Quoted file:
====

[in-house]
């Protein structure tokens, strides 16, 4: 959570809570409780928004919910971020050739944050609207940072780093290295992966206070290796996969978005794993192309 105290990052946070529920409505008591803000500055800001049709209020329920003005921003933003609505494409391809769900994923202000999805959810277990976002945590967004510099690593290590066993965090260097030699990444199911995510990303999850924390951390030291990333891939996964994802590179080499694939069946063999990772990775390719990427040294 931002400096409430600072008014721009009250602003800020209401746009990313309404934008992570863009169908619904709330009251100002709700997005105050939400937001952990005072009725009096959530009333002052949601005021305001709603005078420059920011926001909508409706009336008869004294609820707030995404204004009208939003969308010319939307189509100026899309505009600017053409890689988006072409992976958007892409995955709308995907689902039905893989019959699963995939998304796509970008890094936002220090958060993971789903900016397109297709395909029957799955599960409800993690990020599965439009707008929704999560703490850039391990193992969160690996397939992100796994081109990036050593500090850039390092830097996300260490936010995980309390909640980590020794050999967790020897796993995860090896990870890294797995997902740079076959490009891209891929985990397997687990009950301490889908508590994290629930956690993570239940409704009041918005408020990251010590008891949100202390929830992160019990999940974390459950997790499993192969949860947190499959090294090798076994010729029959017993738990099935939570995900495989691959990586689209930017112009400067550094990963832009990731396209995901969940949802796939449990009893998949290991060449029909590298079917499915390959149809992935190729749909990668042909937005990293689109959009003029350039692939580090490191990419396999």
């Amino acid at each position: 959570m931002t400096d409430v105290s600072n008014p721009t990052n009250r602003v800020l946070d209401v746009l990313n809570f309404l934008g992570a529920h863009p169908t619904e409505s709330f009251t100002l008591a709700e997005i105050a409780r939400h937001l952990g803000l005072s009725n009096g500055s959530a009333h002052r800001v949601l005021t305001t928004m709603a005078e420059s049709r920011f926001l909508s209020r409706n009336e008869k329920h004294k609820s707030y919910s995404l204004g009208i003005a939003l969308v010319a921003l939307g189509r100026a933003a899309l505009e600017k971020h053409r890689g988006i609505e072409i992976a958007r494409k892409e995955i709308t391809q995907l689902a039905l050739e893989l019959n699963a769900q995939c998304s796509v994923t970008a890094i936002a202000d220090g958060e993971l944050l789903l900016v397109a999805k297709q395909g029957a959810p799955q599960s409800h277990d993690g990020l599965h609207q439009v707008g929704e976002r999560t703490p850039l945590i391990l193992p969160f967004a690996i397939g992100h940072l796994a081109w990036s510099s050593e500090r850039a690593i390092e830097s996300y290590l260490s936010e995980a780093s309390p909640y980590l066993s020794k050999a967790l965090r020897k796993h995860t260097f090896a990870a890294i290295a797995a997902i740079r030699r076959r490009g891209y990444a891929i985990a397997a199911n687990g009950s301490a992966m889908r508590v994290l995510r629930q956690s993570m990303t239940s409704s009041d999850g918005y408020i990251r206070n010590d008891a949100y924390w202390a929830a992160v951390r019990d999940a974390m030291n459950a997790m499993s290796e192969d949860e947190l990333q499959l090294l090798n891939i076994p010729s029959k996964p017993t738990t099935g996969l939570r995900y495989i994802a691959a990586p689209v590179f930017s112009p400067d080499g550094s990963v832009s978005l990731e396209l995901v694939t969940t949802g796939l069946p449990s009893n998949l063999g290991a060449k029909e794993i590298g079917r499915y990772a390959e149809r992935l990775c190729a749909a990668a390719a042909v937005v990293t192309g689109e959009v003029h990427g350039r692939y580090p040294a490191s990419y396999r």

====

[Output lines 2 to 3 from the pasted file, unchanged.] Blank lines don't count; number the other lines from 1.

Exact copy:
């Protein structure tokens, strides 16, 4: 959570809570409780928004919910971020050739944050609207940072780093290295992966206070290796996969978005794993192309 105290990052946070529920409505008591803000500055800001049709209020329920003005921003933003609505494409391809769900994923202000999805959810277990976002945590967004510099690593290590066993965090260097030699990444199911995510990303999850924390951390030291990333891939996964994802590179080499694939069946063999990772990775390719990427040294 931002400096409430600072008014721009009250602003800020209401746009990313309404934008992570863009169908619904709330009251100002709700997005105050939400937001952990005072009725009096959530009333002052949601005021305001709603005078420059920011926001909508409706009336008869004294609820707030995404204004009208939003969308010319939307189509100026899309505009600017053409890689988006072409992976958007892409995955709308995907689902039905893989019959699963995939998304796509970008890094936002220090958060993971789903900016397109297709395909029957799955599960409800993690990020599965439009707008929704999560703490850039391990193992969160690996397939992100796994081109990036050593500090850039390092830097996300260490936010995980309390909640980590020794050999967790020897796993995860090896990870890294797995997902740079076959490009891209891929985990397997687990009950301490889908508590994290629930956690993570239940409704009041918005408020990251010590008891949100202390929830992160019990999940974390459950997790499993192969949860947190499959090294090798076994010729029959017993738990099935939570995900495989691959990586689209930017112009400067550094990963832009990731396209995901969940949802796939449990009893998949290991060449029909590298079917499915390959149809992935190729749909990668042909937005990293689109959009003029350039692939580090490191990419396999």
């Amino acid at each position: 959570m931002t400096d409430v105290s600072n008014p721009t990052n009250r602003v800020l946070d209401v746009l990313n809570f309404l934008g992570a529920h863009p169908t619904e409505s709330f009251t100002l008591a709700e997005i105050a409780r939400h937001l952990g803000l005072s009725n009096g500055s959530a009333h002052r800001v949601l005021t305001t928004m709603a005078e420059s049709r920011f926001l909508s209020r409706n009336e008869k329920h004294k609820s707030y919910s995404l204004g009208i003005a939003l969308v010319a921003l939307g189509r100026a933003a899309l505009e600017k971020h053409r890689g988006i609505e072409i992976a958007r494409k892409e995955i709308t391809q995907l689902a039905l050739e893989l019959n699963a769900q995939c998304s796509v994923t970008a890094i936002a202000d220090g958060e993971l944050l789903l900016v397109a999805k297709q395909g029957a959810p799955q599960s409800h277990d993690g990020l599965h609207q439009v707008g929704e976002r999560t703490p850039l945590i391990l193992p969160f967004a690996i397939g992100h940072l796994a081109w990036s510099s050593e500090r850039a690593i390092e830097s996300y290590l260490s936010e995980a780093s309390p909640y980590l066993s020794k050999a967790l965090r020897k796993h995860t260097f090896a990870a890294i290295a797995a997902i740079r030699r076959r490009g891209y990444a891929i985990a397997a199911n687990g009950s301490a992966m889908r508590v994290l995510r629930q956690s993570m990303t239940s409704s009041d999850g918005y408020i990251r206070n010590d008891a949100y924390w202390a929830a992160v951390r019990d999940a974390m030291n459950a997790m499993s290796e192969d949860e947190l990333q499959l090294l090798n891939i076994p010729s029959k996964p017993t738990t099935g996969l939570r995900y495989i994802a691959a990586p689209v590179f930017s112009p400067d080499g550094s990963v832009s978005l990731e396209l995901v694939t969940t949802g796939l069946p449990s009893n998949l063999g290991a060449k029909e794993i590298g079917r499915y990772a390959e149809r992935l990775c190729a749909a990668a390719a042909v937005v990293t192309g689109e959009v003029h990427g350039r692939y580090p040294a490191s990419y396999r």